Analysts forecast dip in federal IT spending

ARLINGTON, Va., 26 Oct. 2005. Government spending on information technology will grow slower than expected from 2006 to 2011, according to analysts with the Government Electronics and Information Technology Association (GEIA).

Oct 26th, 2005

ARLINGTON, Va., 26 Oct. 2005. Government spending on information technology will grow slower than expected from 2006 to 2011, according to analysts with the Government Electronics and Information Technology Association (GEIA).

The total federal IT budget for FY06 is expected to be $64.7 billion. By FY11, GEIA projects the IT budget to be $74.4 billion in current dollars. This translates into an average annual 2.9 percent increase during the five-year forecast period ¿ lower than last year's predicted annual growth of 3.6 percent.

This lower growth is the result of the need to cut costs as the growing deficit, funding the war in Iraq, and reconstruction following Hurricane Katrina put downward pressure on discretionary and information technology budgets.

The FY06 DOD IT budget is expected to be $30.1 billion, and will grow three percent during the forecast period to $34.8 billion by FY11. This is about seven percent of the total Department of Defense budget. Much of the growth in the DOD IT budget is being driven by the war on terror, security, and infrastructure upgrade requirements.

The civil portion of the FY06 budget is $34.6 billion and will have an annual average growth rate of 2.8 percent. By FY11, GEIA projects the IT budget to be $39.6 billion in current dollars. The civil agencies showing the most growth are Homeland Security, Commerce, and the Department of Veterans Affairs.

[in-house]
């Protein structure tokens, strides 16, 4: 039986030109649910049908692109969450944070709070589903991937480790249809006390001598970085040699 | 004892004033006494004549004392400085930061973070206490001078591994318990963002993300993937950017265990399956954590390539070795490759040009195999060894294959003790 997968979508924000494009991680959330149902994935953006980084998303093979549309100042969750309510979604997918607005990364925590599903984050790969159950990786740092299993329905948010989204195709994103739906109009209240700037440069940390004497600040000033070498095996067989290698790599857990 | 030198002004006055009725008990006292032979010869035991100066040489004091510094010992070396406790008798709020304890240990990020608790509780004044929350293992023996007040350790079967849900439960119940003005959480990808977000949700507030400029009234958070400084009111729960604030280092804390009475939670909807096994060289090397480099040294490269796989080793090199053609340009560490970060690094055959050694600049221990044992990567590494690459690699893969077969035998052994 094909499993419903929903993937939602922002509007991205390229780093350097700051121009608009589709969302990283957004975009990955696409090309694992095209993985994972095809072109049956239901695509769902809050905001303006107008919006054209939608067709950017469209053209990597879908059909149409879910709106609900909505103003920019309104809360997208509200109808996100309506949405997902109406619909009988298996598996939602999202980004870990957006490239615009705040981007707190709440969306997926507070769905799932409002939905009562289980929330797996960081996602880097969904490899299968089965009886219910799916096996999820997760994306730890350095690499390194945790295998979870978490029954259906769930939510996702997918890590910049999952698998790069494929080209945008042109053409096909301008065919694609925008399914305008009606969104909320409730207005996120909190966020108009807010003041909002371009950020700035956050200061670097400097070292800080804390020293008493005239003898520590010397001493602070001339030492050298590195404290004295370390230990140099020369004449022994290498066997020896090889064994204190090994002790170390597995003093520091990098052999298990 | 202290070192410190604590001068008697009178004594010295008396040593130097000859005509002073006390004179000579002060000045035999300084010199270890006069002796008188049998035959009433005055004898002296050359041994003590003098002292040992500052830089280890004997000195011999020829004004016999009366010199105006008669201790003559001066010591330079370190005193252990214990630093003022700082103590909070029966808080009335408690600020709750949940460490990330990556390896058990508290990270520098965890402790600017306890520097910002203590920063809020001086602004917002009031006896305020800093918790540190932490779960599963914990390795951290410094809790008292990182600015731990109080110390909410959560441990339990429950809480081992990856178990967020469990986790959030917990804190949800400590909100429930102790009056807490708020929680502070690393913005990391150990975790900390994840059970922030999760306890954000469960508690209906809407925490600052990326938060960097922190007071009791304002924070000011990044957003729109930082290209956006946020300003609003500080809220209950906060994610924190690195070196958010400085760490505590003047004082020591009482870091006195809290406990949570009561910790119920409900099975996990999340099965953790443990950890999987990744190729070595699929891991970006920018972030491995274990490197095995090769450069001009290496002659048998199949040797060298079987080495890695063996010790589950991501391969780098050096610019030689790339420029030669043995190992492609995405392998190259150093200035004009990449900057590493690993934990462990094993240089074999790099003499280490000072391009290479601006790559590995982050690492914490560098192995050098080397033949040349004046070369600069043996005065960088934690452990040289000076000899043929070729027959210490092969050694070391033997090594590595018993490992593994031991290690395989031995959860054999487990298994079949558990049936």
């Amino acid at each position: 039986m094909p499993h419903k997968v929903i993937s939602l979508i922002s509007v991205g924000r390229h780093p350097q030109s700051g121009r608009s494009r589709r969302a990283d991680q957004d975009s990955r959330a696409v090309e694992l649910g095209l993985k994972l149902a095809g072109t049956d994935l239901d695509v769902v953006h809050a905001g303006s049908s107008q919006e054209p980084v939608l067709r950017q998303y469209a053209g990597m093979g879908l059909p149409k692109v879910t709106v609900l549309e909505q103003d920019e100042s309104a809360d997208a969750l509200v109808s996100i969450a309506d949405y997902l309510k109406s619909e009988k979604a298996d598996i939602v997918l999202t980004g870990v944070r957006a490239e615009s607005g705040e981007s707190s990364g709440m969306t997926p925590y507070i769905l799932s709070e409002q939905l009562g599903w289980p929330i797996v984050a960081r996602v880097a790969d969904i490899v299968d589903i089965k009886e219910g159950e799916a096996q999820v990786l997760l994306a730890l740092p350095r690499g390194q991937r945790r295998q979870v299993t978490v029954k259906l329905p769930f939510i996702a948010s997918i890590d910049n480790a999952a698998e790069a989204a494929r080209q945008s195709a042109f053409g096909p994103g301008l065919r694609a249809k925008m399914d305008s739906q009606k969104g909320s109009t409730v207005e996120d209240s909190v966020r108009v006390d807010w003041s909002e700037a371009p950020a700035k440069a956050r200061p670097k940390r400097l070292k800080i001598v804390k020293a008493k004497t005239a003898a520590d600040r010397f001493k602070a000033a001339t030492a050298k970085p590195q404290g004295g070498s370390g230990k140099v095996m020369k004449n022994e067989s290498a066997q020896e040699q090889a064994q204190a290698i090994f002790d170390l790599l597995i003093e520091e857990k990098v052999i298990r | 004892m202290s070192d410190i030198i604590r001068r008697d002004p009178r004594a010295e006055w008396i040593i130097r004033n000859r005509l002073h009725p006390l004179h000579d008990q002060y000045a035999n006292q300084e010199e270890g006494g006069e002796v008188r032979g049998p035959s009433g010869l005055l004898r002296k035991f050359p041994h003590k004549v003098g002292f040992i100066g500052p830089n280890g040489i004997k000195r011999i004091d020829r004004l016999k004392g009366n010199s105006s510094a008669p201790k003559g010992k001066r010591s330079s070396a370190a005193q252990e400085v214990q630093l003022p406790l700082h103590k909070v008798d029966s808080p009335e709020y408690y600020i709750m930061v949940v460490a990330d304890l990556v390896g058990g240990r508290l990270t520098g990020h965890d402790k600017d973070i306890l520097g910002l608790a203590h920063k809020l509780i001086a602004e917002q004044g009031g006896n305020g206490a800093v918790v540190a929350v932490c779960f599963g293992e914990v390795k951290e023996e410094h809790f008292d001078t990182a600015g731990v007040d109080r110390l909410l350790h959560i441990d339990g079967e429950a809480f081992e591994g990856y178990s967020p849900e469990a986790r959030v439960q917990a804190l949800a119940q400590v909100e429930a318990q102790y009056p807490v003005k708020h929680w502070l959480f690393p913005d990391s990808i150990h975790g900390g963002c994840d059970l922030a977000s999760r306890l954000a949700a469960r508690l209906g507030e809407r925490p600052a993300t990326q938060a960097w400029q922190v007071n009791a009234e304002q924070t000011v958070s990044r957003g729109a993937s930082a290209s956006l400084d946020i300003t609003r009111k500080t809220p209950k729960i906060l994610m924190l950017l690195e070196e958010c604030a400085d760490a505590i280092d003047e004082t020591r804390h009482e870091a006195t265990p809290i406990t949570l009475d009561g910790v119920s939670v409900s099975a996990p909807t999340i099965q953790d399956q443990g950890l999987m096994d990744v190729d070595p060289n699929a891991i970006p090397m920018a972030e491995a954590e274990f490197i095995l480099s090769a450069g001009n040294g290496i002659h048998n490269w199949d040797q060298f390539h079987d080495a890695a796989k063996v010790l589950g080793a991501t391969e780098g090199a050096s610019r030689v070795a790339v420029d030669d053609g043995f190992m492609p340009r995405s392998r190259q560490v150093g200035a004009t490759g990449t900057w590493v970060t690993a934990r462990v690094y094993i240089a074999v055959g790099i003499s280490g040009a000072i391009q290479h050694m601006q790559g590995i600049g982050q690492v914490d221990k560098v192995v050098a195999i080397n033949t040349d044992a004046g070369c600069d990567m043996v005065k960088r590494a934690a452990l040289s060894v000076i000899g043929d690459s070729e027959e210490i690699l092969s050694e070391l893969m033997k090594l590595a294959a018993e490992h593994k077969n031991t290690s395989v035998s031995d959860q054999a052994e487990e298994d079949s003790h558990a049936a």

Lower discretionary budgets in a number of the civil agencies have translated to lower IT growth rates then GEIA has previously forecast for several civil agencies. These agencies include Transportation, Interior, and Agriculture.

"The squeeze on information technology budgets is forcing agencies to make some difficult choices," said Mary Freeman, GEIA's budget chair and director of business development for Verizon Federal Markets.

"Throughout the study process we heard repeatedly about the need to be efficient, to cut costs and to eliminate legacy systems, said Freeman, "however, the amount of the discretionary budget allocated to information technology shows how important these products and services are to agencies as they serve citizens, work to accomplish their mission and fight the war on terror."

The complete findings of the GEIA Study Teams will be presented at the 2005 Vision Conference to be held October 26-27, 2005 at the Fairview Park Marriott, Falls Church, Va.

GEIA is a trade association representing the "high-tech" industry doing business with government. Our member companies are active in serving the electronics and information technology-related needs of their government customers. For more information, see www.geia.org.

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